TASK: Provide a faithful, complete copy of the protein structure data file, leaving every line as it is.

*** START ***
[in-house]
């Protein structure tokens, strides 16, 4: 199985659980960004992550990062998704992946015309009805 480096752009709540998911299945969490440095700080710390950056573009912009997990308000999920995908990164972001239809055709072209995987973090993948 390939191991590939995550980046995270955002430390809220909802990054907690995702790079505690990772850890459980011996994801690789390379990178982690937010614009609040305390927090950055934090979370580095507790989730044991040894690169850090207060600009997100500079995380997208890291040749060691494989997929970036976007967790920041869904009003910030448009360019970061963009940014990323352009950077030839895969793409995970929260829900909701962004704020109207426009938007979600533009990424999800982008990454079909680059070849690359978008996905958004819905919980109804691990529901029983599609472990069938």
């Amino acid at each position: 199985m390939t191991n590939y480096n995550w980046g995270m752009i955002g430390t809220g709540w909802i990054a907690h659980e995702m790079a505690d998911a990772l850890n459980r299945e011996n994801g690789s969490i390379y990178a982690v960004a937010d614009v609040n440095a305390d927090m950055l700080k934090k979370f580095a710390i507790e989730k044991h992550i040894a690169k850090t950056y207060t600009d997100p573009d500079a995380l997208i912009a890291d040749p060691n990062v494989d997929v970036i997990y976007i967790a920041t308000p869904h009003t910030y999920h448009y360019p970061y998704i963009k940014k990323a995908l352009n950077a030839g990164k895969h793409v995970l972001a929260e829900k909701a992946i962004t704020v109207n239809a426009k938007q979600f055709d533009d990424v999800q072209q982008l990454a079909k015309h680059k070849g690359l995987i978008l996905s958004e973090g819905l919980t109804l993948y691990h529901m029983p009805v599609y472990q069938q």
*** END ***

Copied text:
[in-house]
């Protein structure tokens, strides 16, 4: 199985659980960004992550990062998704992946015309009805 480096752009709540998911299945969490440095700080710390950056573009912009997990308000999920995908990164972001239809055709072209995987973090993948 390939191991590939995550980046995270955002430390809220909802990054907690995702790079505690990772850890459980011996994801690789390379990178982690937010614009609040305390927090950055934090979370580095507790989730044991040894690169850090207060600009997100500079995380997208890291040749060691494989997929970036976007967790920041869904009003910030448009360019970061963009940014990323352009950077030839895969793409995970929260829900909701962004704020109207426009938007979600533009990424999800982008990454079909680059070849690359978008996905958004819905919980109804691990529901029983599609472990069938």
């Amino acid at each position: 199985m390939t191991n590939y480096n995550w980046g995270m752009i955002g430390t809220g709540w909802i990054a907690h659980e995702m790079a505690d998911a990772l850890n459980r299945e011996n994801g690789s969490i390379y990178a982690v960004a937010d614009v609040n440095a305390d927090m950055l700080k934090k979370f580095a710390i507790e989730k044991h992550i040894a690169k850090t950056y207060t600009d997100p573009d500079a995380l997208i912009a890291d040749p060691n990062v494989d997929v970036i997990y976007i967790a920041t308000p869904h009003t910030y999920h448009y360019p970061y998704i963009k940014k990323a995908l352009n950077a030839g990164k895969h793409v995970l972001a929260e829900k909701a992946i962004t704020v109207n239809a426009k938007q979600f055709d533009d990424v999800q072209q982008l990454a079909k015309h680059k070849g690359l995987i978008l996905s958004e973090g819905l919980t109804l993948y691990h529901m029983p009805v599609y472990q069938q």